Battling brush with smart vegetation management programs

Written by Jenifer Nunez, assistant editor
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Suppliers of intelligent herbicides and technologically- advanced machines update their offerings to help wage the war on unwelcome vegetation.

Suppliers of intelligent herbicides and technologically- advanced machines update their offerings to help wage the war on unwelcome vegetation.

When it comes to vegetation management, versatility of equipment and the ability to get on and off track quickly to accommodate tight track times, are two of the most sought after features. Suppliers and manufacturers have worked on these and other quality enhancements in the past year for the betterment of the railroads.

Asplundh
Over the past two years, Asplundh has implemented its Automated Vehicle Management System (AVMS) to monitor all of its spray vehicles and track the GPS locations the herbicide is being applied. This information is overlaid onto customer track layouts in an online system. Asplundh is able to obtain real-time information on location of assets and spraying operations, as well as archive this information for future access.

The company also utilizes a SkytTrim truck, which is a 70-foot boom SkyTrim mounted onto a truck chassis. This vehicle is designed to be more productive and efficient by eliminating support vehicles and department of transportation permitting for moving standard skytrims and jarraffs.

“As track time continues to be a challenge for our customers and our operations, we continue to look for innovative ways of completing our work and reducing the time on track,” said Randal Haines, manager, Railroad Division, U.S. and Canada operations. “Whether it is a spray train or utilizing specialized equipment, such as our SkyTrim truck, we feel we are able to reduce customer costs associated with vegetation management.”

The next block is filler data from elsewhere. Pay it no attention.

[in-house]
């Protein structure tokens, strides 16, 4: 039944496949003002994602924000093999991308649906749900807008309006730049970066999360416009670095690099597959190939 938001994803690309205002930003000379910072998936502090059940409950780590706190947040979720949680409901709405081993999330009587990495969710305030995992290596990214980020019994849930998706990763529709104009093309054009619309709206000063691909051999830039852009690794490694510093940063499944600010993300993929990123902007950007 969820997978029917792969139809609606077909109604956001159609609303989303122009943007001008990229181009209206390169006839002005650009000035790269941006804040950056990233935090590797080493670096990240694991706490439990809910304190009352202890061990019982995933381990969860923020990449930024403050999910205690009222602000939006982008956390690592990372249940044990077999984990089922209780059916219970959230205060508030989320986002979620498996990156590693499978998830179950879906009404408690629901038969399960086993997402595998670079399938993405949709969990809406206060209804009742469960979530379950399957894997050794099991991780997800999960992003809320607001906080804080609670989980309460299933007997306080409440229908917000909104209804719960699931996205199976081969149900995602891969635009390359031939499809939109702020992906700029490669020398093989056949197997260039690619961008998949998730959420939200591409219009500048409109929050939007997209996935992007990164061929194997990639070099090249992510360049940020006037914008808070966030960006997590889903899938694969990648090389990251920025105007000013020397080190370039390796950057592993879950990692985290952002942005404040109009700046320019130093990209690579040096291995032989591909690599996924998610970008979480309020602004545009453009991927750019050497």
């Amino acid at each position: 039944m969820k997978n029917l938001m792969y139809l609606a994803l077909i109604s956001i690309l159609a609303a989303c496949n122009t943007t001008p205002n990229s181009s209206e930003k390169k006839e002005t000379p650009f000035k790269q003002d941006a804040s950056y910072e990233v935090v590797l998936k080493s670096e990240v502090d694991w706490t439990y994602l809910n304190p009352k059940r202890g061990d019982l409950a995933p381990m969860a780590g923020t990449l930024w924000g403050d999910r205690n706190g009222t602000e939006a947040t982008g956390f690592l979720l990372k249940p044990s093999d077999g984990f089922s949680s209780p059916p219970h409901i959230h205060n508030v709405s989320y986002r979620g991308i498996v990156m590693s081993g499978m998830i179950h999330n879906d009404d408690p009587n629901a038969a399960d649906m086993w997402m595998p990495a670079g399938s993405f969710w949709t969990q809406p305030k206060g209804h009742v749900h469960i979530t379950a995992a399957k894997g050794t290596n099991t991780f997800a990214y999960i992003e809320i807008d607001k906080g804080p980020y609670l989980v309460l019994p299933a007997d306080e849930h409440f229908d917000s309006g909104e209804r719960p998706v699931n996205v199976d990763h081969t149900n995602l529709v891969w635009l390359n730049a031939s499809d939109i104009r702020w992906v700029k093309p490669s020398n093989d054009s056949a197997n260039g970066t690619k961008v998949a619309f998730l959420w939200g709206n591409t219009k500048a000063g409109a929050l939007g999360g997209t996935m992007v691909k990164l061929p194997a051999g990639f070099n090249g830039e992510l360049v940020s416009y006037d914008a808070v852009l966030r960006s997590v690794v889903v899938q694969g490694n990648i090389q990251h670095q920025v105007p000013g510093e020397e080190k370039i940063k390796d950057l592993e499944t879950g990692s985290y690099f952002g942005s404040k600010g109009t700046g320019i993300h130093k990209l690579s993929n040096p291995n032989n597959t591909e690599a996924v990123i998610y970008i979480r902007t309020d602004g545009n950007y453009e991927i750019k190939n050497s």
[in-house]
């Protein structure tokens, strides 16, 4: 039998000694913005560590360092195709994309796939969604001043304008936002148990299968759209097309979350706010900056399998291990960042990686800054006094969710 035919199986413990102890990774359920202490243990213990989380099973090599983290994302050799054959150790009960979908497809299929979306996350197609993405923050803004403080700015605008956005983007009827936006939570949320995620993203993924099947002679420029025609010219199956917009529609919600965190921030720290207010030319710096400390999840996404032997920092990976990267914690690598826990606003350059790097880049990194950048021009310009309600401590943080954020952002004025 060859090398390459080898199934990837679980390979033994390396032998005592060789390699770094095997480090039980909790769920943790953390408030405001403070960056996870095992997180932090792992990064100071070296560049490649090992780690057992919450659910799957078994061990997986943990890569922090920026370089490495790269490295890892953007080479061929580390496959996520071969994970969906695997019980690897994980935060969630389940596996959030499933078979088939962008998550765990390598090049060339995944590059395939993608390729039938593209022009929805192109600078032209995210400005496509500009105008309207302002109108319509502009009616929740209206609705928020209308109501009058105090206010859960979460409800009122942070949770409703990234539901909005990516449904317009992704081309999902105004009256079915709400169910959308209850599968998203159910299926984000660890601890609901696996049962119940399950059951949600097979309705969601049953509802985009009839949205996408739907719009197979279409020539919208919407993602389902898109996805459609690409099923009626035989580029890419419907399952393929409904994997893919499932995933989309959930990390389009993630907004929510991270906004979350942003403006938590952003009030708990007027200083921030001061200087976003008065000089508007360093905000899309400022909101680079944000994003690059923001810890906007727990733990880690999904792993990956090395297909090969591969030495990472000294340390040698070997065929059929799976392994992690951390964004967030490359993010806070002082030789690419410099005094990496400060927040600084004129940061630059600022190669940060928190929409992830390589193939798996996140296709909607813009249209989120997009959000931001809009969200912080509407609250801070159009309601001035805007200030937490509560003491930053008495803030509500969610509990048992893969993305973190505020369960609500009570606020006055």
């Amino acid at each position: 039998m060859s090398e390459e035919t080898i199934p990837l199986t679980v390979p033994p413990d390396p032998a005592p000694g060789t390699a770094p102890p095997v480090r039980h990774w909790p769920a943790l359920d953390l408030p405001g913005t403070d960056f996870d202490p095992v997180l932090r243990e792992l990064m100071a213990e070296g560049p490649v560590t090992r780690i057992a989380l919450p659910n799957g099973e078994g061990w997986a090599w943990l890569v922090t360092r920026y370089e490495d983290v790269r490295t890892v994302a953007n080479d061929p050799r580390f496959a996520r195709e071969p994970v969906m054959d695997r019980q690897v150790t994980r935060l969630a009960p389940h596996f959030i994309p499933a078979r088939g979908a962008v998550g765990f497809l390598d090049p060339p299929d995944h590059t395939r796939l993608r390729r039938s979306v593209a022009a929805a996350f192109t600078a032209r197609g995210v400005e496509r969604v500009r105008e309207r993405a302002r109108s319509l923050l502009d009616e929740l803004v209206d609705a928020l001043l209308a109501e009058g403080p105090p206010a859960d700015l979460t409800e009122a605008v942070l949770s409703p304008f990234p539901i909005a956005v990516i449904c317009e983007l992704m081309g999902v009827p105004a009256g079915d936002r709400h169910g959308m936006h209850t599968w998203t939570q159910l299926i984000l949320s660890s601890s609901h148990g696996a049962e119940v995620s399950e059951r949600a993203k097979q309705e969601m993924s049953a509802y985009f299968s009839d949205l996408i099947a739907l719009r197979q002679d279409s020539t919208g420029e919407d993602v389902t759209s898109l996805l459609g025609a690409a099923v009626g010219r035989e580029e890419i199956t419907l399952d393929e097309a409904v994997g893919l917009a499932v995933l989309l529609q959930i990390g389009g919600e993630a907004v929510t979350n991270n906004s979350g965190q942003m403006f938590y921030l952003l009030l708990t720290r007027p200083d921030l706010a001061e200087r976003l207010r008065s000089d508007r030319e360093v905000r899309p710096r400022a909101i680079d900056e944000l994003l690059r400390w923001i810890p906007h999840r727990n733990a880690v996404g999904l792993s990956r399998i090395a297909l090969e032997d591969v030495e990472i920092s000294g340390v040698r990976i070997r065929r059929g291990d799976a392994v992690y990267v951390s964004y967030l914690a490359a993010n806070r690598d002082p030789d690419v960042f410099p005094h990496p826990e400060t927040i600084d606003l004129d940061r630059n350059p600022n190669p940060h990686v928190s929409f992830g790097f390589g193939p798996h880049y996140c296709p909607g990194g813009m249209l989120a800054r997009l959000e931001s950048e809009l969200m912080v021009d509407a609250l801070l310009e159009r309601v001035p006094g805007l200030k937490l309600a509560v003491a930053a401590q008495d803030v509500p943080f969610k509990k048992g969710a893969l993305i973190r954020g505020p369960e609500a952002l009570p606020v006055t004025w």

Haines says the market will always continue to drive customers’ budgets and what they are able to allocate towards vegetation management; however, the company has been fortunate enough with railroads adding bridge projects, cutting at satellite locations and other cutting programs.

Brandt
“We have our Rail Tool equipped with a 54-inch brush cutter that is a beast when clearing brush on the rail,” noted Shaun Gettis, Brandt Road Rail sales manager.”The Rail Tool is equipped with its own self-powered rail gear that makes it a breeze to get on and off the tracks.”

The tool has an auxiliary 200 horsepower engine to provide hydraulic power for the attachments. It is a universal unit that has the ability to pull cars with its own train brake system designed for versatility of multiple uses, including high-capacity brush cutting/clearing.

In Canada and the Northern U.S., Gettis notes that it is a critical component for keeping the track clear of snow for winter operation and essential for visibility at crossings.

He says that brush cutting is always a priority for the railroads.

“It does not go away whether times are good or tough,” he said.

Dow AgroSciences
Dow AgroSciences LLC says it has committed extensive resources to developing new and innovative herbicides suited for the railroad market and plans to add a couple to its portfolio in 2016. First, is a high-load, four-pound amine triclopyr formulation, which has a “Caution” signal word instead of the previous “Danger” signal word carried by the current Garlon 3A specialty herbicide and generic options.

The company will also be introducing a new, branded bareground product, which Dow AgroSciences says will offer incredible control for bareground applications, along with season-long residual activity. These products have undergone extensive testing and are in the final stages of approval with the Environmental Protection Agency.

“Customers want economical solutions to their vegetation challenges, such as managing resistant species,” said Homer Deckard, railroad vegetation control specialist. “Vegetation control managers realize that rotating prescriptions is essential, especially in bareground applications, for the long-term efficacy of the herbicides we use today.”